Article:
# Enthalpy of an Ideal Gas

 N: Cp: T:

Output: `Press calculate`

Formula: `H = n * Cp * ΔT`

The enthalpy change (H) of an ideal gas in a system is calculated by multiplying the number of moles of the gas (n), the constant pressure heat capacity (Cp), and the change in temperature (ΔT). Enthalpy is a state function and a measure of the total energy of a thermodynamic system. It includes the internal energy, which is the energy required to create a system, and the amount of energy required to make room for it by displacing its environment and establishing its volume and pressure.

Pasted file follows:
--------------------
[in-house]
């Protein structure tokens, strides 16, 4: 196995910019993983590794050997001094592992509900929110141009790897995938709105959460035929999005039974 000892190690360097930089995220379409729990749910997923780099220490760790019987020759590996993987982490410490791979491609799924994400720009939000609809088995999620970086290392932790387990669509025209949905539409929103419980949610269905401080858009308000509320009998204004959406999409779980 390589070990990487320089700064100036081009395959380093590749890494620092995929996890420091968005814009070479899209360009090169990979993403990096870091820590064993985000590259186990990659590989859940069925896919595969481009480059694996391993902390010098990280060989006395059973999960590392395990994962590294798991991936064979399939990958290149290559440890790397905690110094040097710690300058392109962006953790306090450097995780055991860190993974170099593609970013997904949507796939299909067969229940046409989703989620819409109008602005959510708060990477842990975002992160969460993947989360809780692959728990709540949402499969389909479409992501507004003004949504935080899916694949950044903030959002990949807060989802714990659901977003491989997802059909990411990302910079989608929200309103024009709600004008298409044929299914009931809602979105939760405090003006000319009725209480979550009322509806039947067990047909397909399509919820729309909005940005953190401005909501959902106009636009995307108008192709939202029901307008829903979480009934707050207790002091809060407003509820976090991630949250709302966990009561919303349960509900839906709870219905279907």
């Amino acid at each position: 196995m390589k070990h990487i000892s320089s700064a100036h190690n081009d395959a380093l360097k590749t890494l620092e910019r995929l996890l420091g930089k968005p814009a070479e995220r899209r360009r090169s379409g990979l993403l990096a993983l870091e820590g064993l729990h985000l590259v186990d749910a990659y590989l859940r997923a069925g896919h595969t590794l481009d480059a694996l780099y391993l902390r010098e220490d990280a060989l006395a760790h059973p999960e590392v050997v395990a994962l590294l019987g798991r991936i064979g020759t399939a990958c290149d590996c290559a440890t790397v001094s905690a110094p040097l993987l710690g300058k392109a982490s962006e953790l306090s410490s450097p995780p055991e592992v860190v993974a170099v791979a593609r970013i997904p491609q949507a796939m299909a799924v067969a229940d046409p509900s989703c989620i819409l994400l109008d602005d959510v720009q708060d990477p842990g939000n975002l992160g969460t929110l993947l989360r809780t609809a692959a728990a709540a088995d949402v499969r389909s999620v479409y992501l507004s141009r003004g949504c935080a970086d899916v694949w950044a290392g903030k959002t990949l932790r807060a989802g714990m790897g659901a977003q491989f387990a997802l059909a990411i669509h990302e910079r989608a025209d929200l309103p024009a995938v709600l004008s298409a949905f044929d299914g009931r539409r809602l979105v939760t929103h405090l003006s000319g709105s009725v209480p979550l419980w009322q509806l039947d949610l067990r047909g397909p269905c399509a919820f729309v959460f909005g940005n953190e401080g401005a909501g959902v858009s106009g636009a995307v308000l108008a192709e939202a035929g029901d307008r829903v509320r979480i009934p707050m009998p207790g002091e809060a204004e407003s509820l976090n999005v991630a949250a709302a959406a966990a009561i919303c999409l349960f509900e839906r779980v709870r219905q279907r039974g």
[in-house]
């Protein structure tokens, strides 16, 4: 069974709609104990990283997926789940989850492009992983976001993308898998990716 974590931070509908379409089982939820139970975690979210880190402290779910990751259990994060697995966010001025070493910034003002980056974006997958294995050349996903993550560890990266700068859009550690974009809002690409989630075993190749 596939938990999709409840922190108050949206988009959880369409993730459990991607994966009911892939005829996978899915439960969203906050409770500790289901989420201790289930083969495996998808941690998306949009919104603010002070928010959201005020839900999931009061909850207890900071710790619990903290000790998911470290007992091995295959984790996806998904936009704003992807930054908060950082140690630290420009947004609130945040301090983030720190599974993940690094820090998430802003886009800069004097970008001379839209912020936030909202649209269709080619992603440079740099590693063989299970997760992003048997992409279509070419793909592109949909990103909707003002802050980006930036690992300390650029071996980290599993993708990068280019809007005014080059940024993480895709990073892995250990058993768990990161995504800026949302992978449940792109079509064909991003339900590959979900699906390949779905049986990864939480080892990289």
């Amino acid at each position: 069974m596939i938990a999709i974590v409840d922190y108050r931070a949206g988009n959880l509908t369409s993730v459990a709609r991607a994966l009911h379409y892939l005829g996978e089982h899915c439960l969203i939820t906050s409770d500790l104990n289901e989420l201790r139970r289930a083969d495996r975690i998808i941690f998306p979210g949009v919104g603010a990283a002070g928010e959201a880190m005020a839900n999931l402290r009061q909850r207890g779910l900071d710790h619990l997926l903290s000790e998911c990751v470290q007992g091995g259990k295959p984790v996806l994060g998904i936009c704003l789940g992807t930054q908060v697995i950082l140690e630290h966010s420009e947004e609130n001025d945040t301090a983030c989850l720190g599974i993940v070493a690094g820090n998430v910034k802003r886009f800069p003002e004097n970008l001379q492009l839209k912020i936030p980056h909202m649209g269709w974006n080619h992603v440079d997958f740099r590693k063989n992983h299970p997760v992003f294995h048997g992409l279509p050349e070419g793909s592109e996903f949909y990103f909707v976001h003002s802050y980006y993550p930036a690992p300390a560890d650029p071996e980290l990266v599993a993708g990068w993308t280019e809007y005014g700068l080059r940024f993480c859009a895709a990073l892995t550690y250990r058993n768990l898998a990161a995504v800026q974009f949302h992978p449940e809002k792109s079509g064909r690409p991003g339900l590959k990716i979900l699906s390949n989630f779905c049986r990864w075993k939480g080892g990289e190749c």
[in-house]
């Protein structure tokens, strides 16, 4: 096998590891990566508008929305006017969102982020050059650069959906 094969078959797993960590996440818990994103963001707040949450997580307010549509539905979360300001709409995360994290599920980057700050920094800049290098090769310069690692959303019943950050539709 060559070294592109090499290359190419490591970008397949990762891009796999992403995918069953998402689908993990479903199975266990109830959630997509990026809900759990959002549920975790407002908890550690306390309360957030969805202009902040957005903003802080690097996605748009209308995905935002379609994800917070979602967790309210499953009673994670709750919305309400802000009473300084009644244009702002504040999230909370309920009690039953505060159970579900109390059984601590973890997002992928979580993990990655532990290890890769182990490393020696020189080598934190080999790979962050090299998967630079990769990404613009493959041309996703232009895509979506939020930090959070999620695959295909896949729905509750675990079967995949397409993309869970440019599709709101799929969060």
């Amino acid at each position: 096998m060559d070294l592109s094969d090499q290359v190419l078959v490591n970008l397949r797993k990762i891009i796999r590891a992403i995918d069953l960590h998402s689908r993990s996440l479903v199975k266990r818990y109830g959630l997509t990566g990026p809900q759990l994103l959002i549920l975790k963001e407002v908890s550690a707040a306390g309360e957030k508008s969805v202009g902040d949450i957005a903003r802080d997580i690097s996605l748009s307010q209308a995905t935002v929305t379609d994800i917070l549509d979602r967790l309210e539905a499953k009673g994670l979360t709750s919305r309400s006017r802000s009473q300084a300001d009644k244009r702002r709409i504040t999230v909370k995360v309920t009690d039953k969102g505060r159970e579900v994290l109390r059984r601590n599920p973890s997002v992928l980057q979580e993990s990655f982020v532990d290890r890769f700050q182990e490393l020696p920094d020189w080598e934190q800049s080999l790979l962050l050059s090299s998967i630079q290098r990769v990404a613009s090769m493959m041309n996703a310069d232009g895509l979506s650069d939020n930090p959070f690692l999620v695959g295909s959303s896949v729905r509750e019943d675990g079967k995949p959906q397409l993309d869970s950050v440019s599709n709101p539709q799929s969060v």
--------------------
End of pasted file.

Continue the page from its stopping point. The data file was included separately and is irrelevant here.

Heat capacity at constant pressure (Cp) is the amount of heat required to increase the temperature of the mass of the substance by one degree Celsius at constant pressure. The value of Cp is dependent on the particular gas and its conditions. The change in temperature (ΔT) must be in degrees Celsius or Kelvin, and it should be consistent with the units used for Cp. This formula assumes the ideal gas behavior, which is a good approximation for most gases under standard conditions.